|SIn the short term, as U.S. product
specifications become more stringent than in many other areas of the world,
the number of available import sources is likely to diminish, which in turn,
all else being equal, would increase the cost of imports.
|SFurthermore, growing demand in the rest of the
world where less stringent product specifications exist, could provide
markets for refiners that previously supplied the United States.
|SBut if margins increase in the Northeast (the
major product import area), then an opportunity arises for the large number
of importers who have supplied that market historically to figure out a way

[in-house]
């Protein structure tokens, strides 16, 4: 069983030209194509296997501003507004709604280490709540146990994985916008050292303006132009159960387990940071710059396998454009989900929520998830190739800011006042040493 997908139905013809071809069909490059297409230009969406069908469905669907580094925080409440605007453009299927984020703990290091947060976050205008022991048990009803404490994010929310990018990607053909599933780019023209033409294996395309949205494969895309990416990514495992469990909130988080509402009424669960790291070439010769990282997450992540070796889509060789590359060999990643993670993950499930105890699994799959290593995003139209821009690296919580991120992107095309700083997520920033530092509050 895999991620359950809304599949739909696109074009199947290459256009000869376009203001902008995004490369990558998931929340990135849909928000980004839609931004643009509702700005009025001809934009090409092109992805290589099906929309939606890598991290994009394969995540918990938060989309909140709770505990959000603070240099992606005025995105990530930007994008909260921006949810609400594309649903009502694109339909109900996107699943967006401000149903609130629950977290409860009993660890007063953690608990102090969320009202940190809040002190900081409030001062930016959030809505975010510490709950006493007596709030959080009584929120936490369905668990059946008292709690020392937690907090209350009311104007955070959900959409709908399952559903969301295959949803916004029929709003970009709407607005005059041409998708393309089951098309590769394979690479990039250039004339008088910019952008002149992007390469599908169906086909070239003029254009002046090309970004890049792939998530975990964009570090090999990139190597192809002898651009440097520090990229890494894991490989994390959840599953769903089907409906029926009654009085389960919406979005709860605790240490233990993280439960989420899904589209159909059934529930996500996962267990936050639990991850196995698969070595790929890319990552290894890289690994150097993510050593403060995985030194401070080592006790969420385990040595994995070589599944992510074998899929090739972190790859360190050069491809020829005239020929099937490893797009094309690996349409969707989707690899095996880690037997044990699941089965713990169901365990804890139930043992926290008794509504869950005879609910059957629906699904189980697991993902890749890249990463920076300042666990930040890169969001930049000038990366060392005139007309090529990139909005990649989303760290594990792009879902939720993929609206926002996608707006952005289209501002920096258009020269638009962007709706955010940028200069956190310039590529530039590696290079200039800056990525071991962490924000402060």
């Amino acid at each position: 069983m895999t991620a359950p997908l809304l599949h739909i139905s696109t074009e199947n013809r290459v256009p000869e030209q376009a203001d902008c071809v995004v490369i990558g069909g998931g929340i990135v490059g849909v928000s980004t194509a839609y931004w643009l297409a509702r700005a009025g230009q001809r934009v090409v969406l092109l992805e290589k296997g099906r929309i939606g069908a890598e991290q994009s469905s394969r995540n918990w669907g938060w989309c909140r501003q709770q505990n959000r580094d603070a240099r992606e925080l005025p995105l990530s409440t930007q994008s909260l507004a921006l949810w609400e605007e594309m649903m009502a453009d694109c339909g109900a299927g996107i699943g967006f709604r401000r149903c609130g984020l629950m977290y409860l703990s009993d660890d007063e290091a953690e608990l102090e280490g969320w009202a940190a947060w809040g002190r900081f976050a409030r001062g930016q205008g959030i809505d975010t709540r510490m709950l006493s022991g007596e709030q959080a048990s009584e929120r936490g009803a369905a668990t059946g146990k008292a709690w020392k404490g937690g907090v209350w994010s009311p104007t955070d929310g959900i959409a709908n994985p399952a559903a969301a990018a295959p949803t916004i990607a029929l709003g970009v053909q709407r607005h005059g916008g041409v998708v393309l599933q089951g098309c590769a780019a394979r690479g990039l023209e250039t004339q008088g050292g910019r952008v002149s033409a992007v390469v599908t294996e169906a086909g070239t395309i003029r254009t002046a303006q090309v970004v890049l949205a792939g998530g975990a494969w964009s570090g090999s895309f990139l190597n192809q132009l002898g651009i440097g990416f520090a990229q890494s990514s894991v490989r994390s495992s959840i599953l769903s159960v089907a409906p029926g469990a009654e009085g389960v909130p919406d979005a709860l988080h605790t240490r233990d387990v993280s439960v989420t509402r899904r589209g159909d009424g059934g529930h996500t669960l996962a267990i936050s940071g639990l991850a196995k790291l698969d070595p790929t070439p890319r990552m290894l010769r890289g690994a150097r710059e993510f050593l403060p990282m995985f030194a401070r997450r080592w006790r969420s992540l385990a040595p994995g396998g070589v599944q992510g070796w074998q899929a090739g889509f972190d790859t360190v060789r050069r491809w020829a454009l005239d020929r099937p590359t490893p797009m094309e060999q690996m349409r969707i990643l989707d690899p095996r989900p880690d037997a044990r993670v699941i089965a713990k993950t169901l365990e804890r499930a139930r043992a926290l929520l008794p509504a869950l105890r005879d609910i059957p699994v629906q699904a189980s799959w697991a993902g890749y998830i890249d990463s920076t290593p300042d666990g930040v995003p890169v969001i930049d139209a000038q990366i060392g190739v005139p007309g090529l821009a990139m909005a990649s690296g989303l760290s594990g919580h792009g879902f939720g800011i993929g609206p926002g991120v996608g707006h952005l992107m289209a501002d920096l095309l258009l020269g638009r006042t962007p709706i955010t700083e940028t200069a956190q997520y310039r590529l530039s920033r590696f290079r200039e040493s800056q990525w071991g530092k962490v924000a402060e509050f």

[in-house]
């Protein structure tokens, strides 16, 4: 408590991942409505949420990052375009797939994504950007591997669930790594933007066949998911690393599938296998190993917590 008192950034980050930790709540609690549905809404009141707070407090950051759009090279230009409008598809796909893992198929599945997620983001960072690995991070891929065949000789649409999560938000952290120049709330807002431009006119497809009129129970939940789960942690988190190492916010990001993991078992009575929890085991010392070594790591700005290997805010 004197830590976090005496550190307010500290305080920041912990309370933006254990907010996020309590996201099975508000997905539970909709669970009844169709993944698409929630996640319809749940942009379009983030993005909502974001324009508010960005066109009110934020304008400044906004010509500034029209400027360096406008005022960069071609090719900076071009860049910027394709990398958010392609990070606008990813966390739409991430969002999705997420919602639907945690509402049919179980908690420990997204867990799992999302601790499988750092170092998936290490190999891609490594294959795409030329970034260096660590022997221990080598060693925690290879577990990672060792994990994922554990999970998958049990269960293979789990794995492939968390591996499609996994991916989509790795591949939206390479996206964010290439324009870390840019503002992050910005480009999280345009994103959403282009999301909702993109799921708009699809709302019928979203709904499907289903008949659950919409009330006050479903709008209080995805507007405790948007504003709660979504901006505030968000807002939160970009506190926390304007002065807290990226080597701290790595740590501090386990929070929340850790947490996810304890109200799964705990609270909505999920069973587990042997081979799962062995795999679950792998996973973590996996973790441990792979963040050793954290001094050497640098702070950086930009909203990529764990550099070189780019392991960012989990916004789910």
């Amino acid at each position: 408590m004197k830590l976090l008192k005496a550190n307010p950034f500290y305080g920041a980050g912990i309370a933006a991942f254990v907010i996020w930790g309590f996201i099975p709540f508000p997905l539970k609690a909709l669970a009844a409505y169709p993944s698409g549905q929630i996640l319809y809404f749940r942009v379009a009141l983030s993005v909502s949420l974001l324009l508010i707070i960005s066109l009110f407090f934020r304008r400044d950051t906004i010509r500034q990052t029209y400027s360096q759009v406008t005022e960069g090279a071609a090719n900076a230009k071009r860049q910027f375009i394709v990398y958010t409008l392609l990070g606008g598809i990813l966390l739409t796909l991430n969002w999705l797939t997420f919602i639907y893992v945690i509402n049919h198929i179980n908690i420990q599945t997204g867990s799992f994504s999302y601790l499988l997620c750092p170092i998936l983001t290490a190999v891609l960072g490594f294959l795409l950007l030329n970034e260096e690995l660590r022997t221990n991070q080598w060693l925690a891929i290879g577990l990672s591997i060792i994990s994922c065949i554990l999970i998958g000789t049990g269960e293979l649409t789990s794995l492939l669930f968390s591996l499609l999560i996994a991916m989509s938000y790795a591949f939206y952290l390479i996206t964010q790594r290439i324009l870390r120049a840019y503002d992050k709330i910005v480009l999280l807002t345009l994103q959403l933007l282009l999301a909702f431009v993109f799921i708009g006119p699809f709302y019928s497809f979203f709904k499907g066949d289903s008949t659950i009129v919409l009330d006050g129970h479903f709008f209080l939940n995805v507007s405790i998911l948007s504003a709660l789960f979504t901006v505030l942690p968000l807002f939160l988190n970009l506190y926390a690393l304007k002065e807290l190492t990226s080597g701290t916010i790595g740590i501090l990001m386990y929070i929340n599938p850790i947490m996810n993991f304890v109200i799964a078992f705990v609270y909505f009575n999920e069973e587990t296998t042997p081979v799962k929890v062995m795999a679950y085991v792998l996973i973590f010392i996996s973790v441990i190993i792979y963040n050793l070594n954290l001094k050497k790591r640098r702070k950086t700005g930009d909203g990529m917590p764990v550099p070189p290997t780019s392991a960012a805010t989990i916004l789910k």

to take advantage of the new situation.
|SThat is, a shortfall in import availability
may not be a lasting problem. If more imports are needed, especially at an
attractive price, they will be found.
And if import prices remain high enough for a long enough period of
time, then we should see increased capacity growth in the United States, or
new, more price-competitive import sources will emerge.
|SAlthough factors in the short term may improve
the competitive position of U.S. capacity, will that situation be sustained
over the long term?